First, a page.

I read this article in the Cape Cod Times about a project to reshape a company’s business based on the effects of COVID-19 and it inspired this post.
As you know, in our project management parlance, risk has two sides – a sort of Janus, two-headed being. It is threat, of course, the way most people view risk, but also opportunity, the positive side of risk.
As I tell my students, always imagine what would happen if something goes “horribly right”. I actually coach students to develop a list of threats and “flip them” and then do the same for opportunities. It’s surprising how this actually generates more thorough and thoughtful risk identification.
So in this case, a firm – Blue Stream Aquaculture, is facing the threat of COVID-19. Sales of their farmed fish were down.
Then came a wave of fish poop.
Or at least a wave of ideas involving fish waste. Blue Stream Aquaculture is a hatchery that raises brook, brown, rainbow, and tiger trout. Their sales were cut in half by the effects of COVID-19, as restaurant eaters were instead staying home and ordering pizza. Or whatever. But they were not in restaurants ordering fish.
Paraphrasing from the article, Keith Wilda and Jim Malandrinos own three farms altogether. One in Turners Falls, MA, raises warm-water Barramundi. Blue Stream Aquaculture New Hampshire and the West Barnstable (Cape Cod, Massachusetts) farm raise trout. Between the three locations, they had 1.6 million fish when the pandemic hit.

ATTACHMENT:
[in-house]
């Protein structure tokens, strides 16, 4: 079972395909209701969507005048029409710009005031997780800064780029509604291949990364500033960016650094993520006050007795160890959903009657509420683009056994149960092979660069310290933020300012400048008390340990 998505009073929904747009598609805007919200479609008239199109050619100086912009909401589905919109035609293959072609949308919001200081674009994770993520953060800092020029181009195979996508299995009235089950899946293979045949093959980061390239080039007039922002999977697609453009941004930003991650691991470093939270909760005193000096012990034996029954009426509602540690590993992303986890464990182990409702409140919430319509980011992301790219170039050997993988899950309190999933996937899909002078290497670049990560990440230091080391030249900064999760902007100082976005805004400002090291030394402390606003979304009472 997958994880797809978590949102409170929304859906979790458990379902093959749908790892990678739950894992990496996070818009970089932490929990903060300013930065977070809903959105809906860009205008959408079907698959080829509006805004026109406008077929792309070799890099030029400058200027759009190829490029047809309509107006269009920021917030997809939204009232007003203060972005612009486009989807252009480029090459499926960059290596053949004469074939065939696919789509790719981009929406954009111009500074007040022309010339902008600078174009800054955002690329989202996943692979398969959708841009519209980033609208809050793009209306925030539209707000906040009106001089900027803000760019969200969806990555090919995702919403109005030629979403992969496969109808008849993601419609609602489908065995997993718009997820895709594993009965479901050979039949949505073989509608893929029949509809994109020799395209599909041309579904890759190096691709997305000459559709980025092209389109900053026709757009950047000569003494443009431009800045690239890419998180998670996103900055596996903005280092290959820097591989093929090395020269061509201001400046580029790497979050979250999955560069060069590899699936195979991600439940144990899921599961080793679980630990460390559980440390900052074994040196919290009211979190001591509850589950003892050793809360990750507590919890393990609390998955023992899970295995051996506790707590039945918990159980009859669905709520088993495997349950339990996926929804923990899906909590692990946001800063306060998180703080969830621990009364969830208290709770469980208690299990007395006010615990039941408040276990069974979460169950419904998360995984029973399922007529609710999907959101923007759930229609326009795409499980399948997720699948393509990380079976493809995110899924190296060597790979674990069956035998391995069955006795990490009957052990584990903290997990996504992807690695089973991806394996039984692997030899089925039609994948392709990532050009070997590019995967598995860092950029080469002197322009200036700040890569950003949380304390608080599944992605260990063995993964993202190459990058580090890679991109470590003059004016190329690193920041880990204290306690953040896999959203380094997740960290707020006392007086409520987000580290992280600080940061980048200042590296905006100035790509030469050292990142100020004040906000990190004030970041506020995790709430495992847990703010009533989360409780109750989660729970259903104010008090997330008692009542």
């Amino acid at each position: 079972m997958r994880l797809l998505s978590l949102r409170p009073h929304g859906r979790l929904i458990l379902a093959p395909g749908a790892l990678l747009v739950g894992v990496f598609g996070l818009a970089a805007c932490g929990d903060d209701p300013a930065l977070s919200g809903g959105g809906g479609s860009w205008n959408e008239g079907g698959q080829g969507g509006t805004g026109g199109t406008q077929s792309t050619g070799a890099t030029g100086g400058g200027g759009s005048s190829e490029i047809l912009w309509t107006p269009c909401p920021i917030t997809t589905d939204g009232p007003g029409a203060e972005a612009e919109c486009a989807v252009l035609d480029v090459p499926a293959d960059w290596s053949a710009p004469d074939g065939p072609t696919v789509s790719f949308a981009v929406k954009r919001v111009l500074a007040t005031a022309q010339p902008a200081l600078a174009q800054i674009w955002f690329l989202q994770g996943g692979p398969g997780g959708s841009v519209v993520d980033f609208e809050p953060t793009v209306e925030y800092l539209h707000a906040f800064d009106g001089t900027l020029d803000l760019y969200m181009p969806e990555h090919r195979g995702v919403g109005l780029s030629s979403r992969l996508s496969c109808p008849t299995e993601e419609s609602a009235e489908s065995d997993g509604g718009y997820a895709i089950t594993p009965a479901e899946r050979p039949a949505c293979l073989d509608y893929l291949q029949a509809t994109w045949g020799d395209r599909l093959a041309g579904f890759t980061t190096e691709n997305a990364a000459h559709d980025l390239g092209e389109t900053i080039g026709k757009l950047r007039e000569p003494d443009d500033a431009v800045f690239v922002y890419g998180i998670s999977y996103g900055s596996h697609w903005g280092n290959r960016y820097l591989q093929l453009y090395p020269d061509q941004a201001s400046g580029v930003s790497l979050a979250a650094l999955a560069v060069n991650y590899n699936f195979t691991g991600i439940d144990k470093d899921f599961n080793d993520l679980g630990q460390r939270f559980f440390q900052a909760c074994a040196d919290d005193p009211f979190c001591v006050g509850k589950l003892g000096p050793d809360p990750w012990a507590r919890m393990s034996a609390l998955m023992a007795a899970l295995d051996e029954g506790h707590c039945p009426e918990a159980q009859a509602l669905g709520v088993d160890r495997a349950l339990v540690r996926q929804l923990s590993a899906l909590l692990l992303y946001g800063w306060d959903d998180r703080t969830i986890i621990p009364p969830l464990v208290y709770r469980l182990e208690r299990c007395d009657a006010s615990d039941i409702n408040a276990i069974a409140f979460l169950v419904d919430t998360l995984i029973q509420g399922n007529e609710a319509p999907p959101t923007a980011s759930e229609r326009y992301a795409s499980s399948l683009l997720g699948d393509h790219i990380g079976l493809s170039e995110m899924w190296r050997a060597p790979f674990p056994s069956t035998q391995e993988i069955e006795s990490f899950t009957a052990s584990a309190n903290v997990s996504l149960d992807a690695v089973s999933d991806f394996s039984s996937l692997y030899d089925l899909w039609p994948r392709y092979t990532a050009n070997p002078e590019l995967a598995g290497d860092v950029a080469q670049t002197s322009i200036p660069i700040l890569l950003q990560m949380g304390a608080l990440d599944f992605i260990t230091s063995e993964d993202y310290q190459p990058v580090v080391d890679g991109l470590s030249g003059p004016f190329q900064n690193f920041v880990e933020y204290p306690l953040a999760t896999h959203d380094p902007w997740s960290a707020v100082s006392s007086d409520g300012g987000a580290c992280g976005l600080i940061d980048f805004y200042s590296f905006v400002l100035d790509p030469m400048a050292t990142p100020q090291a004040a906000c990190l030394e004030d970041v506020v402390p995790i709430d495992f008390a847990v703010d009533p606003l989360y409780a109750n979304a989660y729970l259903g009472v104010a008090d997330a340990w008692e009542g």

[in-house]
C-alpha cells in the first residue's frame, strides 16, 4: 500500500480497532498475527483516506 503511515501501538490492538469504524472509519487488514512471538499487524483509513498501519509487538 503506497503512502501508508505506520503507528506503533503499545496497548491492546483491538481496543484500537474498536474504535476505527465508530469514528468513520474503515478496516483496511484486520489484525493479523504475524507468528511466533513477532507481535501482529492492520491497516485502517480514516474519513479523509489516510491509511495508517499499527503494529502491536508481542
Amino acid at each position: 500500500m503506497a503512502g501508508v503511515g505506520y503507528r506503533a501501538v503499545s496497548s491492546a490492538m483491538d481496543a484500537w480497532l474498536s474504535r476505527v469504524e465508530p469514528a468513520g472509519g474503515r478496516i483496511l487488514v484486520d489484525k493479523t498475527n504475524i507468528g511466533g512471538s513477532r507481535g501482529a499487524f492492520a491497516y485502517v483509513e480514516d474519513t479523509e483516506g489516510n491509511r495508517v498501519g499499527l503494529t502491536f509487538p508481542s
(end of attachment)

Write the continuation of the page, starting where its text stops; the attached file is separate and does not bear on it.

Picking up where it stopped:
They decided that they could market their fish waste elixir, collected from the closed aquaculture system in West Barnstable. Wilda has 30 years of experience in hydroponics, and when he tested the fish waste elixir on his lawn and vegetables, the results were amazing. For example, his tomatoes had never grown so well. Below is a photo of two basil plants, one grown with, and one grown without the fish elixir.
Turns out that the high level of micro activity in it does the trick. It is full of (helpful) bacteria and fungi, protozoans, amoebas and freshwater diatoms, which make it a great soil conditioner and fertilizer.
The company cleverly avoided the temptation to use the brand name, FishPoo® and instead developed a line of products under the name Fish Brew™, which includes soil conditioners called Bold Flo™, Epic™, 'Rise and Thrive' and Hydrolysate, a fertilizer.
They have worked with the Commonwealth of Massachusetts because of the environmental benefits of the product line, and Massachusetts has helped the firm switch over to solar power.
My coaching for project managers:
- Take on the Janus view of risk
- There may be a silver lining – even on fish excrement.